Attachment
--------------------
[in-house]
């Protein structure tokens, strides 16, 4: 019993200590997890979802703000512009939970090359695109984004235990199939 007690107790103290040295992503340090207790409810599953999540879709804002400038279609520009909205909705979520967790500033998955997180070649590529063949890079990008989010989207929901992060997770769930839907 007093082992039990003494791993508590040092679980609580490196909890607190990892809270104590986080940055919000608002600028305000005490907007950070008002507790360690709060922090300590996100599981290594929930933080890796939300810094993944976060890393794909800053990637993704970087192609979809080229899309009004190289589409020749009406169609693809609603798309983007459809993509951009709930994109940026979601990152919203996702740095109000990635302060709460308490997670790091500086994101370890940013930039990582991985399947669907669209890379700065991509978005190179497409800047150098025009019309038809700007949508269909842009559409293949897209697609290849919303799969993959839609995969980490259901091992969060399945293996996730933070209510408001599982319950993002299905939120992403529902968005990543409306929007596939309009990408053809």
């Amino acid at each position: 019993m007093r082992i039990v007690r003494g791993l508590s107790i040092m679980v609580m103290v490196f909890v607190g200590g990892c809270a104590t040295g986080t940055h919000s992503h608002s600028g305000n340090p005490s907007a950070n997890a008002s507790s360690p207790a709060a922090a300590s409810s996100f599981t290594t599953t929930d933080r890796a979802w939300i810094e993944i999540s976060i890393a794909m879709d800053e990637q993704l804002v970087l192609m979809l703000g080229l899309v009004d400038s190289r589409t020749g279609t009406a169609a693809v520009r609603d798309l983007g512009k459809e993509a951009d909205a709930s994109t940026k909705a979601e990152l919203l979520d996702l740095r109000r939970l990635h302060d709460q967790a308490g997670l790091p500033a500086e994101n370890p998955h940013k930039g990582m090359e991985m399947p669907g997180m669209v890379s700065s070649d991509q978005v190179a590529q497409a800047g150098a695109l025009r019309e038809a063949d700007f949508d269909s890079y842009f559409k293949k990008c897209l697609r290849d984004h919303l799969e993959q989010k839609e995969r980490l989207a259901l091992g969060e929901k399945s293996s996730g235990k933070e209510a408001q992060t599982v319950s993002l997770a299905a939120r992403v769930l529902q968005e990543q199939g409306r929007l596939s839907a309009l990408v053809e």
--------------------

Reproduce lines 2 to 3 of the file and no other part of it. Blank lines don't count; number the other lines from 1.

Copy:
């Protein structure tokens, strides 16, 4: 019993200590997890979802703000512009939970090359695109984004235990199939 007690107790103290040295992503340090207790409810599953999540879709804002400038279609520009909205909705979520967790500033998955997180070649590529063949890079990008989010989207929901992060997770769930839907 007093082992039990003494791993508590040092679980609580490196909890607190990892809270104590986080940055919000608002600028305000005490907007950070008002507790360690709060922090300590996100599981290594929930933080890796939300810094993944976060890393794909800053990637993704970087192609979809080229899309009004190289589409020749009406169609693809609603798309983007459809993509951009709930994109940026979601990152919203996702740095109000990635302060709460308490997670790091500086994101370890940013930039990582991985399947669907669209890379700065991509978005190179497409800047150098025009019309038809700007949508269909842009559409293949897209697609290849919303799969993959839609995969980490259901091992969060399945293996996730933070209510408001599982319950993002299905939120992403529902968005990543409306929007596939309009990408053809």
């Amino acid at each position: 019993m007093r082992i039990v007690r003494g791993l508590s107790i040092m679980v609580m103290v490196f909890v607190g200590g990892c809270a104590t040295g986080t940055h919000s992503h608002s600028g305000n340090p005490s907007a950070n997890a008002s507790s360690p207790a709060a922090a300590s409810s996100f599981t290594t599953t929930d933080r890796a979802w939300i810094e993944i999540s976060i890393a794909m879709d800053e990637q993704l804002v970087l192609m979809l703000g080229l899309v009004d400038s190289r589409t020749g279609t009406a169609a693809v520009r609603d798309l983007g512009k459809e993509a951009d909205a709930s994109t940026k909705a979601e990152l919203l979520d996702l740095r109000r939970l990635h302060d709460q967790a308490g997670l790091p500033a500086e994101n370890p998955h940013k930039g990582m090359e991985m399947p669907g997180m669209v890379s700065s070649d991509q978005v190179a590529q497409a800047g150098a695109l025009r019309e038809a063949d700007f949508d269909s890079y842009f559409k293949k990008c897209l697609r290849d984004h919303l799969e993959q989010k839609e995969r980490l989207a259901l091992g969060e929901k399945s293996s996730g235990k933070e209510a408001q992060t599982v319950s993002l997770a299905a939120r992403v769930l529902q968005e990543q199939g409306r929007l596939s839907a309009l990408v053809e």